50 commuters were stuck in stalled TEL train for over 1.5 hours during morning disruption

Free regular bus and bridging services between the stations were available. PHOTO: SEANBAY6/TWITTER

SINGAPORE - About 50 commuters were stuck in a train for more than 1½ hours on Wednesday (April 27) morning owing to a train fault in the Thomson-East Coast Line (TEL).

In a Facebook update at about 9am, rail operator SMRT said the fault between Woodlands and Woodlands South stations occurred at 6.30am.

The passengers were able to disembark at Woodlands station at about 8.10am, SMRT added, noting that there was full lighting and ventilation in the stalled train.

“Our engineers were immediately activated...  to rectify the fault,” it added.

Train services between Woodlands North and Caldecott stations were slower as a result of the incident.

In an earlier update on Twitter at 7.31am, SMRT said: “Due to a track signal fault, trains are moving slower between Woodlands North and Caldecott in both directions.”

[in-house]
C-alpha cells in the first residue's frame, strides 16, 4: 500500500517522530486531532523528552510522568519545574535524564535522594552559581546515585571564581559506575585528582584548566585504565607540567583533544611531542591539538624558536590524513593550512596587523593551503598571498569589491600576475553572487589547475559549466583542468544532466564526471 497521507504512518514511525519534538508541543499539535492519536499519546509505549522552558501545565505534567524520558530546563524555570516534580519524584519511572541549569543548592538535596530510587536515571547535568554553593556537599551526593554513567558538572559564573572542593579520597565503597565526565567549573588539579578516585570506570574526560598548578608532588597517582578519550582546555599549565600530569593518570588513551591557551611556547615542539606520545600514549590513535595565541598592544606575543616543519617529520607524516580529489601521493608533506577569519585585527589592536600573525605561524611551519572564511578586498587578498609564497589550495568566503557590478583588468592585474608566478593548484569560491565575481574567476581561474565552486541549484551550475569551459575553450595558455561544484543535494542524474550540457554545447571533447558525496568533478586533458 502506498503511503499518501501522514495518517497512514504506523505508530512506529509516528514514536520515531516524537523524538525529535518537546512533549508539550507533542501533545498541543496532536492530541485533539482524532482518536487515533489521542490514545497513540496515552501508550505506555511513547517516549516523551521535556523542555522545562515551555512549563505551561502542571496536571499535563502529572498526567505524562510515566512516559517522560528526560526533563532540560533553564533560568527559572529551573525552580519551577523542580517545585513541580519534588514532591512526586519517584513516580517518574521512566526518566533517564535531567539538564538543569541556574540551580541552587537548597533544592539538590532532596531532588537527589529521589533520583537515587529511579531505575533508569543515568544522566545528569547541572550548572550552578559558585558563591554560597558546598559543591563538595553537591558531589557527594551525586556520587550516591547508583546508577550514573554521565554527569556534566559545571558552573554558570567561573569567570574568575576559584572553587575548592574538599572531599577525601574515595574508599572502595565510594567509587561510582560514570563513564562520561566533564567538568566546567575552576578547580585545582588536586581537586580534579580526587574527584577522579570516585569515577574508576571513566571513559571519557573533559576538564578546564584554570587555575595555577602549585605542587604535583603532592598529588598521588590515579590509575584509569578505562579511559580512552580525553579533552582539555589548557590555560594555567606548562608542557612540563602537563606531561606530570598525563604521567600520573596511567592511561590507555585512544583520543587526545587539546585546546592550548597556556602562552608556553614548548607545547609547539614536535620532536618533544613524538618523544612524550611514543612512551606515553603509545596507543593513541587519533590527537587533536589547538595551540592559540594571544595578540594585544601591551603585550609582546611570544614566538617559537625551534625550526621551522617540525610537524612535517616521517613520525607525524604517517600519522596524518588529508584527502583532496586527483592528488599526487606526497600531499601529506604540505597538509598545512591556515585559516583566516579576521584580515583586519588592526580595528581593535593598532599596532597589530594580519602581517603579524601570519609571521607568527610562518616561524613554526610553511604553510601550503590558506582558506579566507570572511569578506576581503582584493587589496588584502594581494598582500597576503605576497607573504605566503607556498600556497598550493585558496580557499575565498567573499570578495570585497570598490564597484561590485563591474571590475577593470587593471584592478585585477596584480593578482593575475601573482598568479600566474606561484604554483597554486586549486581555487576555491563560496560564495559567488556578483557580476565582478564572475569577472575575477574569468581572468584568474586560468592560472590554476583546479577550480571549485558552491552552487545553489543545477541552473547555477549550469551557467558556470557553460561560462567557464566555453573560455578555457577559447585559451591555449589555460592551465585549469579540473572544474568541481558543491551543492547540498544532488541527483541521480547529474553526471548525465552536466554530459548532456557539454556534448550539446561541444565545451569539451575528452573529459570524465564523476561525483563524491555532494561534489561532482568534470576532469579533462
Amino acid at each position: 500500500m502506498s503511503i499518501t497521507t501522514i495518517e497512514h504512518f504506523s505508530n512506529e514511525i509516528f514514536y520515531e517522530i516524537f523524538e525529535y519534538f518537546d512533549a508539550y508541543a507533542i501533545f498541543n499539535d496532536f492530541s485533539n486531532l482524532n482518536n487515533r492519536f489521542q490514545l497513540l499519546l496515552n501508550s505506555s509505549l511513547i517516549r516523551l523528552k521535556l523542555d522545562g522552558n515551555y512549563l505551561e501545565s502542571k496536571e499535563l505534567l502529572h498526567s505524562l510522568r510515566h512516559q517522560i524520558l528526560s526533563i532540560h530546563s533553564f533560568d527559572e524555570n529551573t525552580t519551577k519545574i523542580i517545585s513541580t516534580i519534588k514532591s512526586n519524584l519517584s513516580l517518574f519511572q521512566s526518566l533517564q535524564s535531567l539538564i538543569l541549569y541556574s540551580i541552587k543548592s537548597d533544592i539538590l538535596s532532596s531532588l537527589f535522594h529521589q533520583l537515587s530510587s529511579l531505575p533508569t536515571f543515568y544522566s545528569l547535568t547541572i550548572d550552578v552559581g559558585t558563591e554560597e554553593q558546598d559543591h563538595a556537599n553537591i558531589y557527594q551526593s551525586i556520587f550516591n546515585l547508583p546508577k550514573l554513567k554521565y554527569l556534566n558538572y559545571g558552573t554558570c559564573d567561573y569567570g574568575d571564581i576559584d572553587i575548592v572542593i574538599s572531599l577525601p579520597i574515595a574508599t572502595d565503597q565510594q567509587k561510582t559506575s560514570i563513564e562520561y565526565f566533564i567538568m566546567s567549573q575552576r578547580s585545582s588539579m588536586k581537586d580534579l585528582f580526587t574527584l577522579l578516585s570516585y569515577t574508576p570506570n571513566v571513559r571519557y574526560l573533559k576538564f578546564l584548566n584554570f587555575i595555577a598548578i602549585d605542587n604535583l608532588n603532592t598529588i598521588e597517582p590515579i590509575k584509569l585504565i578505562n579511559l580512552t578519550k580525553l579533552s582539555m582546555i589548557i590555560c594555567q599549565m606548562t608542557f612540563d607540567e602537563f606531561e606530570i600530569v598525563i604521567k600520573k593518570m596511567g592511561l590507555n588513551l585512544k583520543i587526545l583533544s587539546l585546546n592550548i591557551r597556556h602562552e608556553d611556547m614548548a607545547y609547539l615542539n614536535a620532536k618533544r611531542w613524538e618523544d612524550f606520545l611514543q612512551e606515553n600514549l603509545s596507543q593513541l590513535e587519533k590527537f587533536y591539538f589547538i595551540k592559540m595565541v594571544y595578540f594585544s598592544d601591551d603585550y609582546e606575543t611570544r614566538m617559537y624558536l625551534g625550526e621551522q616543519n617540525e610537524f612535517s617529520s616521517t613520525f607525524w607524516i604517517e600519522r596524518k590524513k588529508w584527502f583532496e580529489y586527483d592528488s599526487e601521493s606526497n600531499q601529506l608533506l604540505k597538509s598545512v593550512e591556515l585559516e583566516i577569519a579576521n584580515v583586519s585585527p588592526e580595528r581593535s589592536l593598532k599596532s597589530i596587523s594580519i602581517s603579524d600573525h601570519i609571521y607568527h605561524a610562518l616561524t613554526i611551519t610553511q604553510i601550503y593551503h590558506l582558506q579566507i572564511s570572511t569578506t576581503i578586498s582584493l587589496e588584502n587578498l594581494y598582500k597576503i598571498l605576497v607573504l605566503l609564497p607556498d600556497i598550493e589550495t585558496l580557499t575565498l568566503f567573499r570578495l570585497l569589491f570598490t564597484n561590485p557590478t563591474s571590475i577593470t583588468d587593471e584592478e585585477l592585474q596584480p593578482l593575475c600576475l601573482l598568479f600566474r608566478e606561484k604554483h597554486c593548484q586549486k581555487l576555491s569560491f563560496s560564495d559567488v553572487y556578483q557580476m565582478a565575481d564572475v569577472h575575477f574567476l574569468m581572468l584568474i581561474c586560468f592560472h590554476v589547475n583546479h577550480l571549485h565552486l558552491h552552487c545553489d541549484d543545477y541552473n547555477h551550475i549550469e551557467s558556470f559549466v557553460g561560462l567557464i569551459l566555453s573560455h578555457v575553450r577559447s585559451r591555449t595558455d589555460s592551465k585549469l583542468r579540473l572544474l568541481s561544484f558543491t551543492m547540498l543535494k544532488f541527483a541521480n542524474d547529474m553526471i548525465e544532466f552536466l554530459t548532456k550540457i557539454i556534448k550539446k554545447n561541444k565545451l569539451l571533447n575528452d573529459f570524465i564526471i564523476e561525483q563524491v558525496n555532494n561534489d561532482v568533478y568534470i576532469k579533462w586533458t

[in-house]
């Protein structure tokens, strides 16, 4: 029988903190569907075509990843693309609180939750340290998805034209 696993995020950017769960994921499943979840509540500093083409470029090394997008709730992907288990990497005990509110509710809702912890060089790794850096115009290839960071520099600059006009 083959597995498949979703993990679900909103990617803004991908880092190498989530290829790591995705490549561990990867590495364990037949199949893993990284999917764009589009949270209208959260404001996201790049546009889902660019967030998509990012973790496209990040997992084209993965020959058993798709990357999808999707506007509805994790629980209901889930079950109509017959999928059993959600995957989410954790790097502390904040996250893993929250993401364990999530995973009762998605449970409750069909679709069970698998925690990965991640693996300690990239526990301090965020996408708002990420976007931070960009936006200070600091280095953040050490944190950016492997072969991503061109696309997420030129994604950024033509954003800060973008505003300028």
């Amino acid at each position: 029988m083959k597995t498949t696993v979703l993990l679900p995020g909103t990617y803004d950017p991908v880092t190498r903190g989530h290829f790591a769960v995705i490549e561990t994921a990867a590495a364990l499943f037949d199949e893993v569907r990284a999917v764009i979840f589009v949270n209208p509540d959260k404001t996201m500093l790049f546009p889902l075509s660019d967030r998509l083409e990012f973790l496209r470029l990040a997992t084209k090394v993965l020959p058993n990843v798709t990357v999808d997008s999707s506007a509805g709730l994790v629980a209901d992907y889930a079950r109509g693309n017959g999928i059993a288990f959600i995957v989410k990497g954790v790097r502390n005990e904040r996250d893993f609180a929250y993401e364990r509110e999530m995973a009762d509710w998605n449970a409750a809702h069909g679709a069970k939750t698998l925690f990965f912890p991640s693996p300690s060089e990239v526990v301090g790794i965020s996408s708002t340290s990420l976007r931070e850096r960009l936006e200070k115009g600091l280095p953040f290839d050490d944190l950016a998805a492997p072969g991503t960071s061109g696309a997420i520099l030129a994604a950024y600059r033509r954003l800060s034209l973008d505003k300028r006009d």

It later updated that the cause of the incident was due to a train fault.

Free regular bus and bridging services between the stations were made available.

Commuters were unable to get into Woodlands North station at 8.45am as the gantries were closed. A sign directed commuters to take the free bus service to Caldecott station instead and advised them to add 25 minutes to their travelling time.

A commuter told The Straits Times that she took 30 minutes to get from Woodlands to Woodlands North station, a journey that normally takes two minutes.

At 9.01am, SMRT said on Twitter that train services were progressively recovering. 

It updated at 9.09am that services had resumed.

“We are sorry for affecting your commute,” SMRT said in a tweet and Facebook.

When ST visited Woodlands station at 9.10am, train services had resumed. 

Mr R. Kumar, 40, who arrived at the station at 8.45am, said he was told by staff that bridging bus services were available. However, even after half an hour, the bus did not come. 

The public servant said: “I think the staff did what they could, they guided people on where to go and how to find alternative transport.

“But when there’s a train breakdown, the bridging bus usually comes more often. The bus did not come at all, so we took the train in the end.”

As a result of the delay, Mr Kumar boarded the train at 9.20am and was late for a meeting with clients at his workplace in Upper Thomson. 

Another commuter, who wanted to be known only as Ms Tan, 27, said: “I can understand the situation, it’s not the first train breakdown I have heard of.”

The quantity surveyor in a construction firm added: “But I was surprised because the Thomson-East Coast Line is a new line.”

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